In this last forecasting brown bag presentation on solar load forecasting, we asked participants who had developed a long-term solar load forecast before 2013 and after 2015. As expected, very few had done a forecast before 2013 and majority put together something after 2015. During the last Vermont state forecast we did in 2014, solar wasn’t even a major topic until, of course, the month before the forecast was due. But what is a reasonable approach?

We started by collecting monthly data on installed systems and number of customers for each state starting in 2010. Then we compared saturation rates – what we found is that those states with the highest return on investment had the highest level of saturation. People make rational economic decisions after all! Well, at least some people do. Armed with this information, we estimated a regression model for Vermont that relates system saturation to system economics using a simple payback to capture system economics. And guess what? It worked. We were pleasantly surprised; when we used a cubic specification the model fit was awesome. We have used this model in several service areas – some with high saturation-levels (Nevada) and some with very low saturation (Indiana) and it seems to work, most of the time. This model approach was laid out in the brown bag presentation.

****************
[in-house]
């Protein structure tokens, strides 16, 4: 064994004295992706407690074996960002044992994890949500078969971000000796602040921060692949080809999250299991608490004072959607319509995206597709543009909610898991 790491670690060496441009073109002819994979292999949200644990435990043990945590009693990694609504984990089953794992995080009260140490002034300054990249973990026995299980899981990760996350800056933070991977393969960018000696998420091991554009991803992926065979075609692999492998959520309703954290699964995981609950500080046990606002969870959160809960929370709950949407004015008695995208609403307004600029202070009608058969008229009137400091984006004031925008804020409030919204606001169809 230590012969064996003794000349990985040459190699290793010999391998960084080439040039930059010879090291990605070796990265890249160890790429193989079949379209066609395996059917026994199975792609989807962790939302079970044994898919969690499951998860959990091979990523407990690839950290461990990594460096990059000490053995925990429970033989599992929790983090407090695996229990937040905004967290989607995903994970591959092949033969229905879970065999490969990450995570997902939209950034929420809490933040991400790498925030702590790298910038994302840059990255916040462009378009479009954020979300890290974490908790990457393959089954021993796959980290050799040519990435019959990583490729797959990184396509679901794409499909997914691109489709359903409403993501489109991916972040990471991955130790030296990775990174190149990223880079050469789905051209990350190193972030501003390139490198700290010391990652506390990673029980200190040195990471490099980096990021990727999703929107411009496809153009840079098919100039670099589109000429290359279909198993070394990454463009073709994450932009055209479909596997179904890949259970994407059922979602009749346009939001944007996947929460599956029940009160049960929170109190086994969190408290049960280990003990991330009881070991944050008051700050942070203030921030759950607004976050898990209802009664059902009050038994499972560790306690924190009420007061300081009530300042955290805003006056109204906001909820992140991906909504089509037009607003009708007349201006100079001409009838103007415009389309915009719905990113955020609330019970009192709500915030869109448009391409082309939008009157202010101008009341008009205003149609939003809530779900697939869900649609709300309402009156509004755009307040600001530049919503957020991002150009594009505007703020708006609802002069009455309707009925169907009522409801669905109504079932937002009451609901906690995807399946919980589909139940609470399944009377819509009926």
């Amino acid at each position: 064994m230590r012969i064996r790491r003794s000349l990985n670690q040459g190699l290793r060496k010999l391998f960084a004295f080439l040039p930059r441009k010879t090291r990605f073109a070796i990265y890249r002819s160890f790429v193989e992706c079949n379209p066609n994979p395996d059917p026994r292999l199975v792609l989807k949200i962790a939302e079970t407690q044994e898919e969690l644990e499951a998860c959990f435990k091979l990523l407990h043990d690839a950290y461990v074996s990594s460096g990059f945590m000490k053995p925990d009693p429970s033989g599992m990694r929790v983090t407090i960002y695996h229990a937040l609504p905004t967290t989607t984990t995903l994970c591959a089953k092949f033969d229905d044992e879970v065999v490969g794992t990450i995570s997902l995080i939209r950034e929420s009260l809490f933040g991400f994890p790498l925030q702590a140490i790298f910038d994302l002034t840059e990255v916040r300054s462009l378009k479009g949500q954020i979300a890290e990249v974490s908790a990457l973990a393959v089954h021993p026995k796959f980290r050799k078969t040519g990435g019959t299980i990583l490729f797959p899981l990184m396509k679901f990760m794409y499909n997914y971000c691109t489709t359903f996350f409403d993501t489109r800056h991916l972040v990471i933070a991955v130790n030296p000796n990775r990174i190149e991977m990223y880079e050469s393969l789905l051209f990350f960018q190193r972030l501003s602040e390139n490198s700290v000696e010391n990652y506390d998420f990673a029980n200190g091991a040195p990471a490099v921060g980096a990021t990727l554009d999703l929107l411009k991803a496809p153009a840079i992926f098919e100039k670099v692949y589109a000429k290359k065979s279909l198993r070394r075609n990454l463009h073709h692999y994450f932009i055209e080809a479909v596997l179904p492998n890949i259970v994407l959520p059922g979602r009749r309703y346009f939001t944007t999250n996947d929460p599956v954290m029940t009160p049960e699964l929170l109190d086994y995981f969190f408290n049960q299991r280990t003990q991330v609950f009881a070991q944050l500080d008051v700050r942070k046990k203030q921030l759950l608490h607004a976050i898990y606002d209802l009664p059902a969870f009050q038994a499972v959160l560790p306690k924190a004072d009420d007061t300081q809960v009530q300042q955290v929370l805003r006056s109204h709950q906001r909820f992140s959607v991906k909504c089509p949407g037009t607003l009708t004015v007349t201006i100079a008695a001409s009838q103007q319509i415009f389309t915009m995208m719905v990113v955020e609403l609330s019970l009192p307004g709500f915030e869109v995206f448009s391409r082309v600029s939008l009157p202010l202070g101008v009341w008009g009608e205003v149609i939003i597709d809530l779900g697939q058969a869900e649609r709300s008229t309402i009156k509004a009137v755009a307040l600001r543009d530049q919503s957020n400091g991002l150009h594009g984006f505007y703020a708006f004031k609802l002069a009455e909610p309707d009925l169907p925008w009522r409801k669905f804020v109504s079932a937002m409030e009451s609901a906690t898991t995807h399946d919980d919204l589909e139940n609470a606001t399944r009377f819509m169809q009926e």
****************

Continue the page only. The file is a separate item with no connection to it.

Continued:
If you google “Forecasting New Technologies” you will find dozens of approaches. Most of these entail fitting an S-shaped curve to your own or like technology data set. If you have tried a Bass Diffusion model or Fisher-Pry logistic curve fit model or something else, we would love to hear about it. We all need to forecast solar generation – let’s share approaches!